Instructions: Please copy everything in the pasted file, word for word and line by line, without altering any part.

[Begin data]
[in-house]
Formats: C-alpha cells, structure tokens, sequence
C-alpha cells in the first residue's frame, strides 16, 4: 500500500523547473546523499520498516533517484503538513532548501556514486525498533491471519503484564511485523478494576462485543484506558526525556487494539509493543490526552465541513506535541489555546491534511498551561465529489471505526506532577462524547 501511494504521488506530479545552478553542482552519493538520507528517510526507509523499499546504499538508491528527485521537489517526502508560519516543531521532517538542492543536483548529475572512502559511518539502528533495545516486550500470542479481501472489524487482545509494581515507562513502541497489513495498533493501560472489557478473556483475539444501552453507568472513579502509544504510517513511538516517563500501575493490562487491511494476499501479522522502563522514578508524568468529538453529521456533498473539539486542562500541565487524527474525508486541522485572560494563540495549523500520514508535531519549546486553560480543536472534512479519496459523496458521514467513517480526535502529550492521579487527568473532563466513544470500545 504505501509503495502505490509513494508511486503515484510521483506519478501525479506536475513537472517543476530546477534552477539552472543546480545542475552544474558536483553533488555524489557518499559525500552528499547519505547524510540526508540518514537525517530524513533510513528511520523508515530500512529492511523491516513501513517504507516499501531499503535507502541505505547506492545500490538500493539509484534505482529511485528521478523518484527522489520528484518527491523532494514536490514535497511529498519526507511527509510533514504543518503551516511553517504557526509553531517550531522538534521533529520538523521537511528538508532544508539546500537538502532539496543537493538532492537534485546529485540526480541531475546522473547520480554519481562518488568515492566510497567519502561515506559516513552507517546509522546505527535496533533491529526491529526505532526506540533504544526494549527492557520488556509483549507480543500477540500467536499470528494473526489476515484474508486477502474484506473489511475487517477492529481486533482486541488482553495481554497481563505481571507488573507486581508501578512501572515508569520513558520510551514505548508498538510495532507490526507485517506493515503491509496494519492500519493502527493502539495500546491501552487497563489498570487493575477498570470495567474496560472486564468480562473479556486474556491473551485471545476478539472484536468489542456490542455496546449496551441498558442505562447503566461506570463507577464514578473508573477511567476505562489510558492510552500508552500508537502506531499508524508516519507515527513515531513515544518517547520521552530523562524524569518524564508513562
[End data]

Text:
[in-house]
Formats: C-alpha cells, structure tokens, sequence
C-alpha cells in the first residue's frame, strides 16, 4: 500500500523547473546523499520498516533517484503538513532548501556514486525498533491471519503484564511485523478494576462485543484506558526525556487494539509493543490526552465541513506535541489555546491534511498551561465529489471505526506532577462524547 501511494504521488506530479545552478553542482552519493538520507528517510526507509523499499546504499538508491528527485521537489517526502508560519516543531521532517538542492543536483548529475572512502559511518539502528533495545516486550500470542479481501472489524487482545509494581515507562513502541497489513495498533493501560472489557478473556483475539444501552453507568472513579502509544504510517513511538516517563500501575493490562487491511494476499501479522522502563522514578508524568468529538453529521456533498473539539486542562500541565487524527474525508486541522485572560494563540495549523500520514508535531519549546486553560480543536472534512479519496459523496458521514467513517480526535502529550492521579487527568473532563466513544470500545 504505501509503495502505490509513494508511486503515484510521483506519478501525479506536475513537472517543476530546477534552477539552472543546480545542475552544474558536483553533488555524489557518499559525500552528499547519505547524510540526508540518514537525517530524513533510513528511520523508515530500512529492511523491516513501513517504507516499501531499503535507502541505505547506492545500490538500493539509484534505482529511485528521478523518484527522489520528484518527491523532494514536490514535497511529498519526507511527509510533514504543518503551516511553517504557526509553531517550531522538534521533529520538523521537511528538508532544508539546500537538502532539496543537493538532492537534485546529485540526480541531475546522473547520480554519481562518488568515492566510497567519502561515506559516513552507517546509522546505527535496533533491529526491529526505532526506540533504544526494549527492557520488556509483549507480543500477540500467536499470528494473526489476515484474508486477502474484506473489511475487517477492529481486533482486541488482553495481554497481563505481571507488573507486581508501578512501572515508569520513558520510551514505548508498538510495532507490526507485517506493515503491509496494519492500519493502527493502539495500546491501552487497563489498570487493575477498570470495567474496560472486564468480562473479556486474556491473551485471545476478539472484536468489542456490542455496546449496551441498558442505562447503566461506570463507577464514578473508573477511567476505562489510558492510552500508552500508537502506531499508524508516519507515527513515531513515544518517547520521552530523562524524569518524564508513562